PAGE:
Conservative economic policies are eating middle-class Americans alive – and killing us, too. For any society to work, people’s basic needs have to be met, whether they have a job or not, and whether the economy is in an upswing or a downswing. As FDR laid out in his Second Bill of Rights, those basic needs include things like access to food, healthcare, housing, education and gainful employment.
Despite what you might hear on Fox So-Called News, Obamacare really is working. Uninsured rates are dropping, premiums are a lot lower than expected, and in the states that have expanded Medicaid, hundreds of thousands of working Americans now have access to free, I repeat, free healthcare.
It’s time to do away with the word “homeland." As the situation with ISIS continues to escalate, and as worries about terrorist attacks on American soil continue to spread, we’re hearing the term “homeland” mentioned more and more.
On Sunday, the world's largest climate march took over New York City. In addition to the 400,000 people who showed up to demand change in the Big Apple, hundreds of thousands more joined events in at least 156 counties. From London to Rio to Melbourne to New York, people around the world joined together to demand action on climate change.
Just in time for election season, Senate Republicans blocked legislation aimed at closing the gender pay gap. For the third time since 2012, Republicans refused to allow debate on the Paycheck Fairness Act, and reminded women that the GOP doesn't believe in equal pay for equal work.
America’s billionaires are driving this nation’s poverty epidemic. But it doesn’t have to be that way.
As we speak, working-class Americans are getting screwed over by policies that favor the wealthy elite, and leave everyone else in the dust. As a result, more and more Americans are living in poverty.
Another day, another stupid assault on the truth by the fossil fuel industry and its paid lackeys. In a recent op-ed for the New York Post, Tom Harris, the executive director of the so-called International Climate Science Coalition -- an organization that’s funded, in part, by the fossil fuel industry -- blasted Leonardo DiCaprio for his work on “Carbon,” a new documentary on climate change that I helped write and present.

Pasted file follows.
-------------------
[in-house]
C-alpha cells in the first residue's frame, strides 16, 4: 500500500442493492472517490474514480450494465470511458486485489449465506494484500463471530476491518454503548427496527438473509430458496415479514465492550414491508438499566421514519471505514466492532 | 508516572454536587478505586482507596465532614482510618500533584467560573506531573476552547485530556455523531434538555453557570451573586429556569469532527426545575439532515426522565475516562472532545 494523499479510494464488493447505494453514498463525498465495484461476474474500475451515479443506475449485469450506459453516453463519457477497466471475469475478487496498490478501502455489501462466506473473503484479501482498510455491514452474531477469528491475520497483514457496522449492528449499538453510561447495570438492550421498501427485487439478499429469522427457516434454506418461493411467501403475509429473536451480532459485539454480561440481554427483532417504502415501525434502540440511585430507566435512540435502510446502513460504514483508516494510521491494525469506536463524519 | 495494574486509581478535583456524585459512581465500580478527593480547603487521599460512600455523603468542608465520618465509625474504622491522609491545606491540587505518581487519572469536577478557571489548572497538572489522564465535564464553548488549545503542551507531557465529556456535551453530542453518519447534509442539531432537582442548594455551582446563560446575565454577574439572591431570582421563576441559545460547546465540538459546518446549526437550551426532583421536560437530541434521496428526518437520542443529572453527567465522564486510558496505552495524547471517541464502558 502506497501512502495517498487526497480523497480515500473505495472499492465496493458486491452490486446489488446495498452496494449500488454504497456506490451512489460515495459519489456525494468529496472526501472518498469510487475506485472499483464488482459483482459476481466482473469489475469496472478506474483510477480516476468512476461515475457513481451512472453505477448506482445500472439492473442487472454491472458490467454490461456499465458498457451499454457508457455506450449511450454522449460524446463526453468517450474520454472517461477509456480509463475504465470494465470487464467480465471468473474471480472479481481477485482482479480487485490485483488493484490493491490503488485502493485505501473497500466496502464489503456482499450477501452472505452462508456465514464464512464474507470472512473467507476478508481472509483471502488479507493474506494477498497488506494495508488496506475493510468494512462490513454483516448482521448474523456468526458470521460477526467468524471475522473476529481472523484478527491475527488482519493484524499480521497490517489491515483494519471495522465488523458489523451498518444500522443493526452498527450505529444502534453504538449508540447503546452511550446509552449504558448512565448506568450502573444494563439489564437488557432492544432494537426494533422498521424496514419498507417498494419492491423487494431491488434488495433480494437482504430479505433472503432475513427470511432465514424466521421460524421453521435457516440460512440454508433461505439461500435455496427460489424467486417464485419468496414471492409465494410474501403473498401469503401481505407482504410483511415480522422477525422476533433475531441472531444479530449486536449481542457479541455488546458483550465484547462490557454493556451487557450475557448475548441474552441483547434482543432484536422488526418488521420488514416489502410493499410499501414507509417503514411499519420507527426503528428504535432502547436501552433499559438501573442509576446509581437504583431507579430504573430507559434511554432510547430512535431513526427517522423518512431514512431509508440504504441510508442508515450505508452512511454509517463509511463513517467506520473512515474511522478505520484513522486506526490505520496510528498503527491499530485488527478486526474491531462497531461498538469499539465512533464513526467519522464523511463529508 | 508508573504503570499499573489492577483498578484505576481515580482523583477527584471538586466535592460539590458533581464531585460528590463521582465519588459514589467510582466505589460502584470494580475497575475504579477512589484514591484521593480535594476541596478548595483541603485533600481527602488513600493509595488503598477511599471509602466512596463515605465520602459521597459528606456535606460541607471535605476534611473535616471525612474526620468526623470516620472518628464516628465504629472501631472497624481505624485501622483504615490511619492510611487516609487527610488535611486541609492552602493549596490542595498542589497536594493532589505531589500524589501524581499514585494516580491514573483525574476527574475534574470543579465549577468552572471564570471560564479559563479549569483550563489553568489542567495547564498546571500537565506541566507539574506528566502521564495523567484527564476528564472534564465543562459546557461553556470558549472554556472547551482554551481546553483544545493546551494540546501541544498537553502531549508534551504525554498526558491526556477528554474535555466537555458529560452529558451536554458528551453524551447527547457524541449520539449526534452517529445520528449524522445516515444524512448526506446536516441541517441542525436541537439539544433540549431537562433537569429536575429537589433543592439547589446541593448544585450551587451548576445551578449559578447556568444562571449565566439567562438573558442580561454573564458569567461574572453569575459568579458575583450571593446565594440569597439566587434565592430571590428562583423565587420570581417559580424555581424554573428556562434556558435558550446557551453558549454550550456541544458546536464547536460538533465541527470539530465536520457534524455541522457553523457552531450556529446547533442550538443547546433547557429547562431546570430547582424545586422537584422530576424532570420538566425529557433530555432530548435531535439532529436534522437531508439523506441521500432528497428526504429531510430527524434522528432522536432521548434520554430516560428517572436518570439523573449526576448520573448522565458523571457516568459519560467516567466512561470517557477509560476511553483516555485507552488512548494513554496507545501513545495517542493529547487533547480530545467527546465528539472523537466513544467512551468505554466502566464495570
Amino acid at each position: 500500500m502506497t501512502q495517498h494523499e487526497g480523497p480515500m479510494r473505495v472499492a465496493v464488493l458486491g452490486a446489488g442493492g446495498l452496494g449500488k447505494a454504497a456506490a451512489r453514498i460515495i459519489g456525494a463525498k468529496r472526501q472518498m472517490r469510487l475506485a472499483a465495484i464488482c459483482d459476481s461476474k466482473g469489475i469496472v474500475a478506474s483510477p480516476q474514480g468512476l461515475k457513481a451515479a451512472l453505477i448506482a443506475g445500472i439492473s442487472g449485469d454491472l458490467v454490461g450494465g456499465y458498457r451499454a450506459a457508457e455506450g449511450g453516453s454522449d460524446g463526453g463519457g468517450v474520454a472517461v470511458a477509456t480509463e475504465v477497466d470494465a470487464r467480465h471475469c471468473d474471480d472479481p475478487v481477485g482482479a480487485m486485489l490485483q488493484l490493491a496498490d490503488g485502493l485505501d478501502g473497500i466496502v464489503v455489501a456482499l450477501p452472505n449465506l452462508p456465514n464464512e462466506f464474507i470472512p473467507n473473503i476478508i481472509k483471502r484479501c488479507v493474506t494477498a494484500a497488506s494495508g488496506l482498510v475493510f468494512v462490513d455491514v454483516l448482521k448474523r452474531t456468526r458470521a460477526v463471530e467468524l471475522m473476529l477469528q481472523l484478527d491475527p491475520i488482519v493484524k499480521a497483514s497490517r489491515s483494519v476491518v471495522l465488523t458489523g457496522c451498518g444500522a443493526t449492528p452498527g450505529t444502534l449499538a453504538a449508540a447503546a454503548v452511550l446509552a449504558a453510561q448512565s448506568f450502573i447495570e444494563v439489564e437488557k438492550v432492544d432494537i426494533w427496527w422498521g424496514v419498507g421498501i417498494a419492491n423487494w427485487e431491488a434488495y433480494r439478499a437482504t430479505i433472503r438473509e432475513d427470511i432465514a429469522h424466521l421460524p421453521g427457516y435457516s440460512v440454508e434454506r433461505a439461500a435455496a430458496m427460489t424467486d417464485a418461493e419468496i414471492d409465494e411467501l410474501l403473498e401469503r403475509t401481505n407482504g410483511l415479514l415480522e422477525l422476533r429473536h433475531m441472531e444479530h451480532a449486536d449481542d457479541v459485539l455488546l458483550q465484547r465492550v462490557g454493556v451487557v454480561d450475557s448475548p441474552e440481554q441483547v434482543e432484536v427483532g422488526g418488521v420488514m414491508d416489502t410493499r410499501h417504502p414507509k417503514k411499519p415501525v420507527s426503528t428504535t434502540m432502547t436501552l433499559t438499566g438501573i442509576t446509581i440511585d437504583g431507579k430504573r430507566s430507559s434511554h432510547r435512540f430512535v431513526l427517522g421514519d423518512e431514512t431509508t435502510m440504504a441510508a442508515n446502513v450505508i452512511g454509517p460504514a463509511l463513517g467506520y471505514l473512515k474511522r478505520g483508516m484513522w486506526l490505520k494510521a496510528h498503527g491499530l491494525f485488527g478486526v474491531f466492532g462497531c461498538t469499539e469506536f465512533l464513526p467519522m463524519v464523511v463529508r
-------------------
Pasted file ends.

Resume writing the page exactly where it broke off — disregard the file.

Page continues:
Reaganomics is like a bad disease; It just keeps on spreading. Thanks to 34 years of failed Reaganomics, the gap between the wealthy elite in America and everyone else is at an all-time high.
Last week, the United States Senate actually considered a constitutional amendment on campaign finance. Last Monday, the Senate advanced Tom Udall's proposed amendment, which would allow Congress to regulate money in politics. Seventy-nine senators voted to allow debate on the measure.
In the wake of the 2011 earthquake and tsunami that devastated the Fukushima nuclear power plant in Japan, that nation embraced more solar and wind and took a hard look at nuclear power. Apparently, it's going to take a similar disaster in our nation to get the United States to make the switch to green energy.
We have money for wars but not for heroes. Today is 9/11, the anniversary of one of the darkest days in American history. On that fateful day, nearly 3,000 people lost their lives at the World Trade Center, on the hijacked planes, and at the Pentagon. But 9/11 is still claiming lives, some thirteen years later.
Just when you thought Republicans couldn’t sink any lower, they ask Dick Cheney, the guy who screwed up Iraq, for advice on how to fix Iraq. Seriously, I’m not kidding.
Corporate executives don’t give a damn about their workers, and it’s all because of Reagan. A new analysis released by the Economic Policy Institute shows just how much of a “screw the workers” mentality today’s corporate executives have. According to EPI, in 2013, the share of corporate income that ended up in the pockets of the men and women who make corporate executives so filthy rich hit its lowest point since 1950.
It’s time to get rid of America’s racist policing double-standards. Earlier this summer, Kalamazoo, Michigan police officers were called to respond to reports of man, possibly drunk, acting belligerently and waving around a rifle.
Yesterday, fast-food workers in more than 150 cities went on strike to demand a living wage and the right to unionize. For the first time, home health workers also joined the protests to fight for higher pay. According to organizers, almost 500 people were arrested around the country for civil disobedience like blocking intersections.